Esther Lubzens

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One of the major objectives of the aquaculture industry is the production of a large number of viable eggs with high survival. Major achievements have been made in recent years in improving protocols for higher efficiency of egg production and viability of progeny. Main gaps remain, however, in understanding the dynamic processes associated with oogenesis,(More)
In marine fish, meiosis resumption is associated with a remarkable hydration of the oocyte, which contributes to the survival and dispersal of eggs and early embryos in the ocean. The accumulation of ions and the increase in free amino acids generated from the cleavage of yolk proteins (YPs) provide the osmotic mechanism for water influx into the oocyte, in(More)
Bdelloid rotifers are microinvertebrates with unique characteristics: they have survived tens of millions of years without sexual reproduction; they withstand extreme desiccation by undergoing anhydrobiosis; and they tolerate very high levels of ionizing radiation. Recent evidence suggests that subtelomeric regions of the bdelloid genome contain sequences(More)
The rotifer Brachionus plicatilis (O.F. Muller) can be mass cultivated in large quantities and is an important live feed in aquaculture. This rotifer is commonly offered to larvae during the first 7–30 days of exogenous feeding. Variation in prey density affects larval fish feeding rates, rations, activity, evacuation time, growth rates and growth(More)
Penaeoid shrimp oocytes nearing the completion of oogenesis are enveloped in an acellular vitelline envelope and possess extracellular cortical rods (CRs) that extended into the cortical cytoplasm. These cortical specializations are precursors of the jelly layer (JL) of the egg. In searching for highly expressed mRNAs during oogenesis in the marine shrimp(More)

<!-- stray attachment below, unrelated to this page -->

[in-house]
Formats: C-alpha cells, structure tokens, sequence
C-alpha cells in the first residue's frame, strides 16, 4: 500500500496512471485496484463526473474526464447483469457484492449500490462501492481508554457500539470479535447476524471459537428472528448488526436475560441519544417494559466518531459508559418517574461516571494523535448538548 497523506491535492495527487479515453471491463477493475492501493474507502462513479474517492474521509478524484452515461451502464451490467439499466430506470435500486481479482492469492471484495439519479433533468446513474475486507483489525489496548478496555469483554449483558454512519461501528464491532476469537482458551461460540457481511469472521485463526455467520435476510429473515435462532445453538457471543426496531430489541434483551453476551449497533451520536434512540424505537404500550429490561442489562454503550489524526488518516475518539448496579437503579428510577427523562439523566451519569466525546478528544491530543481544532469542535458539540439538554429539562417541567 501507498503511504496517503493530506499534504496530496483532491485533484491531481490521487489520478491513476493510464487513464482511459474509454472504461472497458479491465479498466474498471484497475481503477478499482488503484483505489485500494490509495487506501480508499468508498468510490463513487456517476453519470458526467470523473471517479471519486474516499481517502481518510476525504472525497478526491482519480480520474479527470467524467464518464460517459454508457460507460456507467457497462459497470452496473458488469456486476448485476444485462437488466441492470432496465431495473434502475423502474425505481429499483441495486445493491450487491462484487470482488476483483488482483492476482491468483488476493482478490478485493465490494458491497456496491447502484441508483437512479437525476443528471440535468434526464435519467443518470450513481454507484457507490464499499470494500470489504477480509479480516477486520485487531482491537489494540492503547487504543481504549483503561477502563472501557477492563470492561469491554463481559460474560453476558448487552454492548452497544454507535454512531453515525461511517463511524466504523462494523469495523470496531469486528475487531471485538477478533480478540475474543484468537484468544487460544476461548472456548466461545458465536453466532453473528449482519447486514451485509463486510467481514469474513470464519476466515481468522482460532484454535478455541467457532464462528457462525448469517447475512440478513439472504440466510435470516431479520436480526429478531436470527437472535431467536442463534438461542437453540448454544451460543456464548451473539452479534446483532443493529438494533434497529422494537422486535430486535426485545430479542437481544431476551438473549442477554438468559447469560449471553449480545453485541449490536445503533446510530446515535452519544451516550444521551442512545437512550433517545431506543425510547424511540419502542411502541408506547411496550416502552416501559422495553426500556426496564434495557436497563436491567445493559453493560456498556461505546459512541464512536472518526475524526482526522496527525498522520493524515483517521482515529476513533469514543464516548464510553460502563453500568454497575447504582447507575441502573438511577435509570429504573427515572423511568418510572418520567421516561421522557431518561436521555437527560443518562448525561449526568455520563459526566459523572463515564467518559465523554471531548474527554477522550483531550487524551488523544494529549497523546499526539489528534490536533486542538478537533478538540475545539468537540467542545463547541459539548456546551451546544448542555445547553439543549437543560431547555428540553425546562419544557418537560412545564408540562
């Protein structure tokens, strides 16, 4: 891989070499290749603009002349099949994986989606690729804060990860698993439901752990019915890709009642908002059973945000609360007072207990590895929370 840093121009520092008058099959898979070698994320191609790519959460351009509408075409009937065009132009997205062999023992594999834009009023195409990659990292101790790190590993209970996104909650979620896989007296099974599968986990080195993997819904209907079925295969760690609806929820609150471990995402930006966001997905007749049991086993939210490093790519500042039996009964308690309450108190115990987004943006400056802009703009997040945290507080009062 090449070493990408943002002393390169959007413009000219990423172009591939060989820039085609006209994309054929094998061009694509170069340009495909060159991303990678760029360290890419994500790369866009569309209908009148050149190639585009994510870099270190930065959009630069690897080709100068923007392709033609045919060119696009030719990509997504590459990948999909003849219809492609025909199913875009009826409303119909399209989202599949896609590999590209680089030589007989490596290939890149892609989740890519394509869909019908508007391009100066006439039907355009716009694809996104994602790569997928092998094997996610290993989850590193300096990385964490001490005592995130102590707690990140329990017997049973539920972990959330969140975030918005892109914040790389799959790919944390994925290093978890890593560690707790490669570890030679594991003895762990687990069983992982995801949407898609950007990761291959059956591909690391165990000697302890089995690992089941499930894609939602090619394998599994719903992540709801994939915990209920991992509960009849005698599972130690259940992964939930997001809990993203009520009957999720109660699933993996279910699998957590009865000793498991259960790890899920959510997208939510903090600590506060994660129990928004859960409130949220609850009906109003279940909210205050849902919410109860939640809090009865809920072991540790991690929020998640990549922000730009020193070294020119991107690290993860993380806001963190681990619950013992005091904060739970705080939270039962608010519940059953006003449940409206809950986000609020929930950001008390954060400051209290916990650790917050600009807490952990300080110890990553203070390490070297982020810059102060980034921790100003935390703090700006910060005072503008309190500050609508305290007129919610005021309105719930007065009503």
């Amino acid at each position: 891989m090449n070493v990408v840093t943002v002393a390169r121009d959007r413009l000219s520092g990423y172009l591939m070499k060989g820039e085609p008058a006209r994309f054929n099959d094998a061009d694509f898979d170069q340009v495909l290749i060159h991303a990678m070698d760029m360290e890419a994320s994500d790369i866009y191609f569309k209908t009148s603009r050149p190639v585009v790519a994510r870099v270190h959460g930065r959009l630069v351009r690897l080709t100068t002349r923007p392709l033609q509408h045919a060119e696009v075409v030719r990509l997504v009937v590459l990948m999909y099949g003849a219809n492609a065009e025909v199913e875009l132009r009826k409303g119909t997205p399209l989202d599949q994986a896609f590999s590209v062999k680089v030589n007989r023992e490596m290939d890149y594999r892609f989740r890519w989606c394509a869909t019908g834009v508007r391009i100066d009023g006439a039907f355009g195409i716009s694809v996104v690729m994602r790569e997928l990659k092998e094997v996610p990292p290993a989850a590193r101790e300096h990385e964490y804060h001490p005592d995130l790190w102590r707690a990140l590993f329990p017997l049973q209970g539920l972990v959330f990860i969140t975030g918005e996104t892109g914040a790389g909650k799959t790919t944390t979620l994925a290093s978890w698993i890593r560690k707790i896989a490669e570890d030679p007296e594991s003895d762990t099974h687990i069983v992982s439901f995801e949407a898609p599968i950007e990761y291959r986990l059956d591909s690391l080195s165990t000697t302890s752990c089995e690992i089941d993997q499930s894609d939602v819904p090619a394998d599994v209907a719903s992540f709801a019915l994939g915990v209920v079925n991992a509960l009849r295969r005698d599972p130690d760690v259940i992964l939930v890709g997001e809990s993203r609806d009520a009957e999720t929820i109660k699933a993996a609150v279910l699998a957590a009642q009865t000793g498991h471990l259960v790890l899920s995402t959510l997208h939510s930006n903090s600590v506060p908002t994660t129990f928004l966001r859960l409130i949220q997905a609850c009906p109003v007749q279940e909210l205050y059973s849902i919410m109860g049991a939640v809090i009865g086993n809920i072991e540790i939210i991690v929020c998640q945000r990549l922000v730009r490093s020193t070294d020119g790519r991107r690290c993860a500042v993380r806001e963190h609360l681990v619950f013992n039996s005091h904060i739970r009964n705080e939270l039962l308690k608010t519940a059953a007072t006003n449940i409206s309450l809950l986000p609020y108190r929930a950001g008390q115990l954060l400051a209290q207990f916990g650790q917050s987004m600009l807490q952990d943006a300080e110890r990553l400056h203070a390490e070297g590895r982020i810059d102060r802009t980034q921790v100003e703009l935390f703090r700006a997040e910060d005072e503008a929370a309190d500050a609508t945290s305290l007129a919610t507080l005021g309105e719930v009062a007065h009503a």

Several complex processes are involved in the production of viable eggs. The aim of this review is to provide an overview on the role played by lysosomal enzymes, especially cathepsins B, D, and L, during ovarian follicle growth and maturation. Specific attention is focused on the relationship between the second proteolytic cleavage of yolk proteins (YP)(More)
Microscopic monogonont rotifers, including the euryhaline species Brachionus plicatilis, are typically found in water bodies where environmental factors restrict population growth to short periods lasting days or months. The survival of the population is ensured via the production of resting eggs that show a remarkable tolerance to unfavorable conditions(More)
Of the three Brachionus species used in aquaculture, Brachionus rubens, B. calycilorus and B. plicatilis, the latter is most widely used in raising marine fish and shrimp larvae due to its tolerance to the marine environment. In freshwater aquaculture the use of B. rubens and B. calycilorus is limited, probably because inert food products are readily(More)
The source of yolk proteins in crustacean ovaries has been the subject of controversy for several decades, and both extraovarian and intraovarian synthesized proteins have been implicated. To offer a new insight into the relationship of vitellogenin (VTG) and vitellin (VT), a comparison of extraovarian VTG and ovarian VT of the marine shrimp Penaeus(More)